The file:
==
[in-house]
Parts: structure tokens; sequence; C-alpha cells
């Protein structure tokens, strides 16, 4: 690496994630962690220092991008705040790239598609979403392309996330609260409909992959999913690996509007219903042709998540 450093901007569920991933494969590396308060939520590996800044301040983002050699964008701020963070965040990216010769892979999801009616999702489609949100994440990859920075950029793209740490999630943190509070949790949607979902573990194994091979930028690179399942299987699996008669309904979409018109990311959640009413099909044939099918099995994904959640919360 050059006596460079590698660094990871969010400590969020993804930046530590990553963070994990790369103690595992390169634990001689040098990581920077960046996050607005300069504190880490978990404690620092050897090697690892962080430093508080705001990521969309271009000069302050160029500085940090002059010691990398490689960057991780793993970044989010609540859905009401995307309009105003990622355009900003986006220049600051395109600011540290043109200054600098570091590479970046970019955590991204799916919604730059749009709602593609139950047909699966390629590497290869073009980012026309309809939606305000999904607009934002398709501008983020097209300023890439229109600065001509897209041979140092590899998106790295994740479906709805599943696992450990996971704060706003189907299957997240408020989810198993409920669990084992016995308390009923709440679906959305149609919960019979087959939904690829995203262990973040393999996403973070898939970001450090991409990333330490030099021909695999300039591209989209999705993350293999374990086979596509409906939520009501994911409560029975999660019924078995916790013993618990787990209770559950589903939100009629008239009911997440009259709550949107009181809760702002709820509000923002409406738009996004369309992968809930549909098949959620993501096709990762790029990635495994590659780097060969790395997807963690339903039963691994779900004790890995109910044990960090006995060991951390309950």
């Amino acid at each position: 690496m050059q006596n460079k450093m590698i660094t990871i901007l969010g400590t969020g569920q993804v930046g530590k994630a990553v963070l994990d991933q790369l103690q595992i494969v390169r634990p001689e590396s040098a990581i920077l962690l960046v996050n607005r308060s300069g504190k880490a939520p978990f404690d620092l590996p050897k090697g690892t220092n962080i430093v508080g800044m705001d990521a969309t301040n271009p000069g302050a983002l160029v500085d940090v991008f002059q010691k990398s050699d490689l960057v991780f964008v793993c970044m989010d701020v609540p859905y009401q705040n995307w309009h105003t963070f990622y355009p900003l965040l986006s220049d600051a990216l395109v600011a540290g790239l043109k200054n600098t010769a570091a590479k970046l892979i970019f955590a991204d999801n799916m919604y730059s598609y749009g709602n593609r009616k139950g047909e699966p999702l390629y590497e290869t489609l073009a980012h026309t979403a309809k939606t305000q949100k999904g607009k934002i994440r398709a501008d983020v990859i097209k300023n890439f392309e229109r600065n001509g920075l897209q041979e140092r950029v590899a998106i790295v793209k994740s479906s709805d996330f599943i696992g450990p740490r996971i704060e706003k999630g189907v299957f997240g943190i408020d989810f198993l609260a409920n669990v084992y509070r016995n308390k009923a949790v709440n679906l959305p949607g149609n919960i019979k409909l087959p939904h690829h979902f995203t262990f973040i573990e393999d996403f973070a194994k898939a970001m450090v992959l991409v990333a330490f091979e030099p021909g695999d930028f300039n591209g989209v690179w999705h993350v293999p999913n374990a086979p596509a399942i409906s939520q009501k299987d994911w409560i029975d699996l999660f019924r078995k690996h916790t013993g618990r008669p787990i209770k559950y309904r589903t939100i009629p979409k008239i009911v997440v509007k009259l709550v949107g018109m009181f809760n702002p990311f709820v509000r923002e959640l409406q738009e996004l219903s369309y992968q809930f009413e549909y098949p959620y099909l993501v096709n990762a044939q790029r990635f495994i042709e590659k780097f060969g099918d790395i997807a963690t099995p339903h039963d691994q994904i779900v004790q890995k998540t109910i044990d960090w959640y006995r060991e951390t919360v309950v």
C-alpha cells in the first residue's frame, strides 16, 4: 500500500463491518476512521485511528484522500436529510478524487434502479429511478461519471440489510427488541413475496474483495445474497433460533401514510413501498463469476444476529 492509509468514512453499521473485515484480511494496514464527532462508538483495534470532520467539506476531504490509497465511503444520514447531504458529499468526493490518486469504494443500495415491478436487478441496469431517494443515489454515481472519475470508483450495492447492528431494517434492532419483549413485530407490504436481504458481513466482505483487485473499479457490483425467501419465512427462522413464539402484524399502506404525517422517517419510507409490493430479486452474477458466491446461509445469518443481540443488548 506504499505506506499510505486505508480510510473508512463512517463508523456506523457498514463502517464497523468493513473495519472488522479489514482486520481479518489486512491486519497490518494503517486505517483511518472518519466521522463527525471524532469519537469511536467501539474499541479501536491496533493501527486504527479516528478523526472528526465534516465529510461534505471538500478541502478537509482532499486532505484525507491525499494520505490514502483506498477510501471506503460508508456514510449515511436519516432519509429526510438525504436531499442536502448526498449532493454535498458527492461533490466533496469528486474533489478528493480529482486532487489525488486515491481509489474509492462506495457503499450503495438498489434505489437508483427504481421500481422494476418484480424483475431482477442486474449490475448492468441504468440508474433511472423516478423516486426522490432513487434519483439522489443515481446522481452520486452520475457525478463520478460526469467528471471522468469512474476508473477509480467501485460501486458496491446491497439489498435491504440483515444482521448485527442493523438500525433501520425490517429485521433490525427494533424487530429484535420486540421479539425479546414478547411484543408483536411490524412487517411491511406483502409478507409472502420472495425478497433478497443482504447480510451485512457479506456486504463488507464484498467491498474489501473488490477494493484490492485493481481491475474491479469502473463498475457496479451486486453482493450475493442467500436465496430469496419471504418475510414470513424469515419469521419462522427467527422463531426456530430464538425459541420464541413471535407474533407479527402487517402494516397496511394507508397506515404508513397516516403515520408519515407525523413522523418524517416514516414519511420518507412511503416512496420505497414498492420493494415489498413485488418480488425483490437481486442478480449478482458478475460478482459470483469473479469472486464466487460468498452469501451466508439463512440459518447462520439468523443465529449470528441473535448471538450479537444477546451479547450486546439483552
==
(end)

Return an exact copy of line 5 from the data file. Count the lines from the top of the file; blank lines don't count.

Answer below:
C-alpha cells in the first residue's frame, strides 16, 4: 500500500463491518476512521485511528484522500436529510478524487434502479429511478461519471440489510427488541413475496474483495445474497433460533401514510413501498463469476444476529 492509509468514512453499521473485515484480511494496514464527532462508538483495534470532520467539506476531504490509497465511503444520514447531504458529499468526493490518486469504494443500495415491478436487478441496469431517494443515489454515481472519475470508483450495492447492528431494517434492532419483549413485530407490504436481504458481513466482505483487485473499479457490483425467501419465512427462522413464539402484524399502506404525517422517517419510507409490493430479486452474477458466491446461509445469518443481540443488548 506504499505506506499510505486505508480510510473508512463512517463508523456506523457498514463502517464497523468493513473495519472488522479489514482486520481479518489486512491486519497490518494503517486505517483511518472518519466521522463527525471524532469519537469511536467501539474499541479501536491496533493501527486504527479516528478523526472528526465534516465529510461534505471538500478541502478537509482532499486532505484525507491525499494520505490514502483506498477510501471506503460508508456514510449515511436519516432519509429526510438525504436531499442536502448526498449532493454535498458527492461533490466533496469528486474533489478528493480529482486532487489525488486515491481509489474509492462506495457503499450503495438498489434505489437508483427504481421500481422494476418484480424483475431482477442486474449490475448492468441504468440508474433511472423516478423516486426522490432513487434519483439522489443515481446522481452520486452520475457525478463520478460526469467528471471522468469512474476508473477509480467501485460501486458496491446491497439489498435491504440483515444482521448485527442493523438500525433501520425490517429485521433490525427494533424487530429484535420486540421479539425479546414478547411484543408483536411490524412487517411491511406483502409478507409472502420472495425478497433478497443482504447480510451485512457479506456486504463488507464484498467491498474489501473488490477494493484490492485493481481491475474491479469502473463498475457496479451486486453482493450475493442467500436465496430469496419471504418475510414470513424469515419469521419462522427467527422463531426456530430464538425459541420464541413471535407474533407479527402487517402494516397496511394507508397506515404508513397516516403515520408519515407525523413522523418524517416514516414519511420518507412511503416512496420505497414498492420493494415489498413485488418480488425483490437481486442478480449478482458478475460478482459470483469473479469472486464466487460468498452469501451466508439463512440459518447462520439468523443465529449470528441473535448471538450479537444477546451479547450486546439483552